Urban Drive

The long Easter weekend was an opportunity to visit our family inPortland. Driving south on the highway can be a boring yet quick way to do the 500 km journey. Still, diverting occasionally from the main route allows a sense of exploration. In our case this has introduced us to a few entertaining experiences.

After passing the border in a relatively quick 20 minutes we had an option to try out the Blackberry coffee house in Blaine. It was only 6:40 am and I knew that the place was already open. It was at that moment, when we kept on driving without stopping, that I reminded myself that I’d better stick to the concept of trying out new places. When you are not in a rush, taking the time to experience the landscape is a better way to make the distance.

There is though some wisdom in making the initial driving sections longer. At the start I can handle driving better than at the end of the day. Breaking the trip into too many sections might turn it into a tedious affair. So we got to Everett at about 8:30 am and drove off the highway. Taking the route to the sea front brought us to Mukilteo, a place we’ve never been before. A few questions to locals lead us to the Red Cup Cafe’. Perfect for breakfast.

The business was purchased in about 2009 by the lovely current owner who is already familiar with most of her clients. Marianne Brown has a warm, rolling laughter. If your coffee fails to wake you up, you won’t have to wait long before her voice will. The atmosphere in the place is absolutely friendly, so are the service and the food. That was a great start.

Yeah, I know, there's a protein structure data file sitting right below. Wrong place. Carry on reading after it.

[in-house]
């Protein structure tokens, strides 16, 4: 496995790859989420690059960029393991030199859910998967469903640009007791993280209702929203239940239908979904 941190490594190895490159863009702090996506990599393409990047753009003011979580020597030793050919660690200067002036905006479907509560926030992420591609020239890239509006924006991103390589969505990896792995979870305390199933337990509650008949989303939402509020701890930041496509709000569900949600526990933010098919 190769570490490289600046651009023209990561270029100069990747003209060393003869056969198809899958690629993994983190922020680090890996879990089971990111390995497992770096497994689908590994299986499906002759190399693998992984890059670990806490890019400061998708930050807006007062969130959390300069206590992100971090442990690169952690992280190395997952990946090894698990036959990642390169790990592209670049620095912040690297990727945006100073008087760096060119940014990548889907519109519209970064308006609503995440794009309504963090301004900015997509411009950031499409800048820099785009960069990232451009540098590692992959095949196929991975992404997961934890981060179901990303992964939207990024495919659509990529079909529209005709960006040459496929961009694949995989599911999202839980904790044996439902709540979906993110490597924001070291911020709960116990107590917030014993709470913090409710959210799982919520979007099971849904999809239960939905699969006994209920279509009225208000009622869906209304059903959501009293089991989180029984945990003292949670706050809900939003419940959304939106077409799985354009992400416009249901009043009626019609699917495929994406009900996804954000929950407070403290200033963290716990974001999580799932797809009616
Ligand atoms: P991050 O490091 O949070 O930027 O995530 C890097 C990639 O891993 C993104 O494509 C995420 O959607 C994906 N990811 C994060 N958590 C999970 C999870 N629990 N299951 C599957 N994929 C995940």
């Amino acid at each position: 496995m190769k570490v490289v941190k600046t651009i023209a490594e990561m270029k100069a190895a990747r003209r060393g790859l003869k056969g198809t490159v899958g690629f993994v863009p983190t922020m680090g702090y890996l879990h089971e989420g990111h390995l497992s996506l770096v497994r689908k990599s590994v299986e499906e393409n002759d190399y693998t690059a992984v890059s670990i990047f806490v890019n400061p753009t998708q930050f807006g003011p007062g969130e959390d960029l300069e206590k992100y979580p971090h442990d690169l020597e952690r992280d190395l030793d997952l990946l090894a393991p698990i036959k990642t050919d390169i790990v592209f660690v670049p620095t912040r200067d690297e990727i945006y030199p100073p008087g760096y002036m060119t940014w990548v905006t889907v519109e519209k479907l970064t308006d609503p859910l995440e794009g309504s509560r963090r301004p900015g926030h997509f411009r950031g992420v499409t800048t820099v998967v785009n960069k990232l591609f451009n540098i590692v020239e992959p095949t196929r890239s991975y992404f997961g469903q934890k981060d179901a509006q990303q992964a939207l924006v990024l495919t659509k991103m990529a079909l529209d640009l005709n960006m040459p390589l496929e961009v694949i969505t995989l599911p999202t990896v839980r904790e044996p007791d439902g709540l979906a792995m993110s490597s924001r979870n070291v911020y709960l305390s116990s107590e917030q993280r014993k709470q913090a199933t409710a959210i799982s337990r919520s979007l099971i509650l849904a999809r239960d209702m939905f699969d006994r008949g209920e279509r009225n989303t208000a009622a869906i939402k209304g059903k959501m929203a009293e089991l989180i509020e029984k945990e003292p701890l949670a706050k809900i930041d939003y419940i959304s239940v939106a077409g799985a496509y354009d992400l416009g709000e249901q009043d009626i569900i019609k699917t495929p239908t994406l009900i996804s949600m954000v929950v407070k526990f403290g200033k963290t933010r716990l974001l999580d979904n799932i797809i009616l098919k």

Nothing was waiting for us in Seattle so we took the I 405 to get away from potential rush hour traffic. This proved to work well. On our way back we saw warning signs for jams on the eastern route. Although the I 5 was busy the traffic flowed well. Still on the way south, we stopped at Furney’s Nursery to look at some plants.

It was when I worked in a landscape architecture office that I had the revelation that plants can be fantastic gifts. Flowers eventually wither and are thrown away. Many other gifts might be useless and end up in the dumpster. A plant on the other hand, is a living present that can grow and provide ongoing joy to its owners. So we brought a bunch of plants in small pots for to hosts in Portland for their well maintained yard.

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We made two more stops before getting to Portland at a leisurely 3:30 pm. For a quick stretch we parked beside the Country Cousin Restaurant in Centralia, where some old tractors decorate the parking lot. The 1973 built structure is styled after farmyards of an even earlier time. Then just about 100 km north of Portland we had a friendly conversation with the owners and operators of ‘Coffee Connection’, a trailer type coffee stand. Their blackberry crushed ice was a good refresher.

This post is part I of a series. To read part II click here.

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